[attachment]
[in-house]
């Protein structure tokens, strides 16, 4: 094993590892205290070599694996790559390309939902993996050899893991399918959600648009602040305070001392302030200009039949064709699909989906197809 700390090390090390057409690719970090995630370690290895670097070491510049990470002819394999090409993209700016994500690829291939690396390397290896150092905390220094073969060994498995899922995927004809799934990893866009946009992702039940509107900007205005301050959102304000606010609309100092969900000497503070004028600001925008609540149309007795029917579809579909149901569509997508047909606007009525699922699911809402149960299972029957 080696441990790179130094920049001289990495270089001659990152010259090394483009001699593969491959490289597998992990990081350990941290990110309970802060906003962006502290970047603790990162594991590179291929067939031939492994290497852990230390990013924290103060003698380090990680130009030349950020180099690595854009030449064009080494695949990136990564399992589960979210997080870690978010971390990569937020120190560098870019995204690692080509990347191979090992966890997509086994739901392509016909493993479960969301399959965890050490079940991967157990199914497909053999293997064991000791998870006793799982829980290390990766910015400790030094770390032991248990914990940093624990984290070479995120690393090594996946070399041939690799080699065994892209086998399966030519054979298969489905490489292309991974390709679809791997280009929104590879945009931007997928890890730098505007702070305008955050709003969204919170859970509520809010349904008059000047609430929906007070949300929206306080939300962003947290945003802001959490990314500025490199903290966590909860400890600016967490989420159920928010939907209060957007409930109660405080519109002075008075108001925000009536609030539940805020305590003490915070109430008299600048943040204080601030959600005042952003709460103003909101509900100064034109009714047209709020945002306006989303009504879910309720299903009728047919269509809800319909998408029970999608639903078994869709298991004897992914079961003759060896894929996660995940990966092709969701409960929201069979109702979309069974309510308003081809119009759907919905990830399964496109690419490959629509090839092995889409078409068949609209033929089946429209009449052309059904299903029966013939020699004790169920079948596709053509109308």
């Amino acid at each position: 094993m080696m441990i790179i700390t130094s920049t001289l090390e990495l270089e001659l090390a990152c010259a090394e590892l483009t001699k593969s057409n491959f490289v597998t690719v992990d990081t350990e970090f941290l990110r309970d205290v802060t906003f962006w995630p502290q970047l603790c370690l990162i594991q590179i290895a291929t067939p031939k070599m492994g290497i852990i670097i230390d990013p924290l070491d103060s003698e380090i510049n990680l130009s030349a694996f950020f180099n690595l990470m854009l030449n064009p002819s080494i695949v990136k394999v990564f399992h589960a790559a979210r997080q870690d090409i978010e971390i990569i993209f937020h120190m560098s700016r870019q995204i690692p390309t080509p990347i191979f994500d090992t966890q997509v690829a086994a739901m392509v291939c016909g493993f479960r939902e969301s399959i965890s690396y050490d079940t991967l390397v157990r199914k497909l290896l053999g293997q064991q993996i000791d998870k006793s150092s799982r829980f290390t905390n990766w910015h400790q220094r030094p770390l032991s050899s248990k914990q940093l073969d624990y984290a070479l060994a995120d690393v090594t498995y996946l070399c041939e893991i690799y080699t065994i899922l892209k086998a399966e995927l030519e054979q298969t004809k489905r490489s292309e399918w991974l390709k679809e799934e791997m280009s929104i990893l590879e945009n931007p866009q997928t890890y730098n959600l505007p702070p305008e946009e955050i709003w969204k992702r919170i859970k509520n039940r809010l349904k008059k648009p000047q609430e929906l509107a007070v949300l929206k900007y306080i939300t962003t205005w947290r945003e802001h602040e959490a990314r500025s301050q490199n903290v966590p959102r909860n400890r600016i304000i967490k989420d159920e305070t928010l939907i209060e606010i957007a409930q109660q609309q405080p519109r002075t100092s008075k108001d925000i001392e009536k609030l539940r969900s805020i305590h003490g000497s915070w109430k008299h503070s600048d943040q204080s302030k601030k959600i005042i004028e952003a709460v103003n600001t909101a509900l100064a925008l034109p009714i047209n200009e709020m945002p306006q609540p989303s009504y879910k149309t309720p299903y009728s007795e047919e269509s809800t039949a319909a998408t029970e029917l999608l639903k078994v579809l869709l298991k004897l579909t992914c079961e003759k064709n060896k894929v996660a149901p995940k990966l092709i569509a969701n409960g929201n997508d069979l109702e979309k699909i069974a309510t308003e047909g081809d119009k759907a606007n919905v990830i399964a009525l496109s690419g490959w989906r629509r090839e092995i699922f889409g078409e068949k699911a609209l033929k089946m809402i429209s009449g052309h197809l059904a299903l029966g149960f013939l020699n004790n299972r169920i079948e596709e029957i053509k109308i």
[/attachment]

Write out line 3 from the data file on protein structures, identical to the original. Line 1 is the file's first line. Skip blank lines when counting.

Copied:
């Amino acid at each position: 094993m080696m441990i790179i700390t130094s920049t001289l090390e990495l270089e001659l090390a990152c010259a090394e590892l483009t001699k593969s057409n491959f490289v597998t690719v992990d990081t350990e970090f941290l990110r309970d205290v802060t906003f962006w995630p502290q970047l603790c370690l990162i594991q590179i290895a291929t067939p031939k070599m492994g290497i852990i670097i230390d990013p924290l070491d103060s003698e380090i510049n990680l130009s030349a694996f950020f180099n690595l990470m854009l030449n064009p002819s080494i695949v990136k394999v990564f399992h589960a790559a979210r997080q870690d090409i978010e971390i990569i993209f937020h120190m560098s700016r870019q995204i690692p390309t080509p990347i191979f994500d090992t966890q997509v690829a086994a739901m392509v291939c016909g493993f479960r939902e969301s399959i965890s690396y050490d079940t991967l390397v157990r199914k497909l290896l053999g293997q064991q993996i000791d998870k006793s150092s799982r829980f290390t905390n990766w910015h400790q220094r030094p770390l032991s050899s248990k914990q940093l073969d624990y984290a070479l060994a995120d690393v090594t498995y996946l070399c041939e893991i690799y080699t065994i899922l892209k086998a399966e995927l030519e054979q298969t004809k489905r490489s292309e399918w991974l390709k679809e799934e791997m280009s929104i990893l590879e945009n931007p866009q997928t890890y730098n959600l505007p702070p305008e946009e955050i709003w969204k992702r919170i859970k509520n039940r809010l349904k008059k648009p000047q609430e929906l509107a007070v949300l929206k900007y306080i939300t962003t205005w947290r945003e802001h602040e959490a990314r500025s301050q490199n903290v966590p959102r909860n400890r600016i304000i967490k989420d159920e305070t928010l939907i209060e606010i957007a409930q109660q609309q405080p519109r002075t100092s008075k108001d925000i001392e009536k609030l539940r969900s805020i305590h003490g000497s915070w109430k008299h503070s600048d943040q204080s302030k601030k959600i005042i004028e952003a709460v103003n600001t909101a509900l100064a925008l034109p009714i047209n200009e709020m945002p306006q609540p989303s009504y879910k149309t309720p299903y009728s007795e047919e269509s809800t039949a319909a998408t029970e029917l999608l639903k078994v579809l869709l298991k004897l579909t992914c079961e003759k064709n060896k894929v996660a149901p995940k990966l092709i569509a969701n409960g929201n997508d069979l109702e979309k699909i069974a309510t308003e047909g081809d119009k759907a606007n919905v990830i399964a009525l496109s690419g490959w989906r629509r090839e092995i699922f889409g078409e068949k699911a609209l033929k089946m809402i429209s009449g052309h197809l059904a299903l029966g149960f013939l020699n004790n299972r169920i079948e596709e029957i053509k109308i």